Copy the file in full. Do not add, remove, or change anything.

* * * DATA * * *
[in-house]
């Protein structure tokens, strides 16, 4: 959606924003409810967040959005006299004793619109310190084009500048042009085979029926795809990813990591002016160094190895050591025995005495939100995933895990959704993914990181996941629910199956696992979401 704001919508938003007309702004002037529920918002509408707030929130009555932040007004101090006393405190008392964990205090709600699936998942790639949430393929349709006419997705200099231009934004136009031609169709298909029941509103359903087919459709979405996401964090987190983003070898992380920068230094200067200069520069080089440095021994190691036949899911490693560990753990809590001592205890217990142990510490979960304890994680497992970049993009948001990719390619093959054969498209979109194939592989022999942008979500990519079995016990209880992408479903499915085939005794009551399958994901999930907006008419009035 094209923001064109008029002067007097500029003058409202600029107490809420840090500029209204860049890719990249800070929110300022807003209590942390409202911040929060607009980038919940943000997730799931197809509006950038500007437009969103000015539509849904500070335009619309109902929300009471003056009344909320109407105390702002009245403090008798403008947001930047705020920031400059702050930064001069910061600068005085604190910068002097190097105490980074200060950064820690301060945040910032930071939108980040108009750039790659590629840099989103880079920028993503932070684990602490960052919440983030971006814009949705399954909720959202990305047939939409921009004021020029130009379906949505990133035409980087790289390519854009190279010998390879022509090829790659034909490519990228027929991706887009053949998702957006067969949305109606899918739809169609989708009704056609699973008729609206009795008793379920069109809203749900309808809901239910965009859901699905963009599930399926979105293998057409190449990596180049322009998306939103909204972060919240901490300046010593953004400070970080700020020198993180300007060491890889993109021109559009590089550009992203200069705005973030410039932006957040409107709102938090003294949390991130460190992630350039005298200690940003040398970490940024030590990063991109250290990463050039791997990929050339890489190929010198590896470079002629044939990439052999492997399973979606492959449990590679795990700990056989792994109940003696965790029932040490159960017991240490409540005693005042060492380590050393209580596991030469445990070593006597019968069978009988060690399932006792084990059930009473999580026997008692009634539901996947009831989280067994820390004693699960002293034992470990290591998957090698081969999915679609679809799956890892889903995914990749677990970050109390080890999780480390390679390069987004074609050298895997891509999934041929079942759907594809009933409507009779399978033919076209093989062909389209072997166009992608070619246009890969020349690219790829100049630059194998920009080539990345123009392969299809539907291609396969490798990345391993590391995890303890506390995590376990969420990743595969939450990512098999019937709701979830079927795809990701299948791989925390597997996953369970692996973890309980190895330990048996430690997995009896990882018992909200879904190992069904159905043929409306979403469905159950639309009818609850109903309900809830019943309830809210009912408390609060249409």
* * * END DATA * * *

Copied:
[in-house]
């Protein structure tokens, strides 16, 4: 959606924003409810967040959005006299004793619109310190084009500048042009085979029926795809990813990591002016160094190895050591025995005495939100995933895990959704993914990181996941629910199956696992979401 704001919508938003007309702004002037529920918002509408707030929130009555932040007004101090006393405190008392964990205090709600699936998942790639949430393929349709006419997705200099231009934004136009031609169709298909029941509103359903087919459709979405996401964090987190983003070898992380920068230094200067200069520069080089440095021994190691036949899911490693560990753990809590001592205890217990142990510490979960304890994680497992970049993009948001990719390619093959054969498209979109194939592989022999942008979500990519079995016990209880992408479903499915085939005794009551399958994901999930907006008419009035 094209923001064109008029002067007097500029003058409202600029107490809420840090500029209204860049890719990249800070929110300022807003209590942390409202911040929060607009980038919940943000997730799931197809509006950038500007437009969103000015539509849904500070335009619309109902929300009471003056009344909320109407105390702002009245403090008798403008947001930047705020920031400059702050930064001069910061600068005085604190910068002097190097105490980074200060950064820690301060945040910032930071939108980040108009750039790659590629840099989103880079920028993503932070684990602490960052919440983030971006814009949705399954909720959202990305047939939409921009004021020029130009379906949505990133035409980087790289390519854009190279010998390879022509090829790659034909490519990228027929991706887009053949998702957006067969949305109606899918739809169609989708009704056609699973008729609206009795008793379920069109809203749900309808809901239910965009859901699905963009599930399926979105293998057409190449990596180049322009998306939103909204972060919240901490300046010593953004400070970080700020020198993180300007060491890889993109021109559009590089550009992203200069705005973030410039932006957040409107709102938090003294949390991130460190992630350039005298200690940003040398970490940024030590990063991109250290990463050039791997990929050339890489190929010198590896470079002629044939990439052999492997399973979606492959449990590679795990700990056989792994109940003696965790029932040490159960017991240490409540005693005042060492380590050393209580596991030469445990070593006597019968069978009988060690399932006792084990059930009473999580026997008692009634539901996947009831989280067994820390004693699960002293034992470990290591998957090698081969999915679609679809799956890892889903995914990749677990970050109390080890999780480390390679390069987004074609050298895997891509999934041929079942759907594809009933409507009779399978033919076209093989062909389209072997166009992608070619246009890969020349690219790829100049630059194998920009080539990345123009392969299809539907291609396969490798990345391993590391995890303890506390995590376990969420990743595969939450990512098999019937709701979830079927795809990701299948791989925390597997996953369970692996973890309980190895330990048996430690997995009896990882018992909200879904190992069904159905043929409306979403469905159950639309009818609850109903309900809830019943309830809210009912408390609060249409």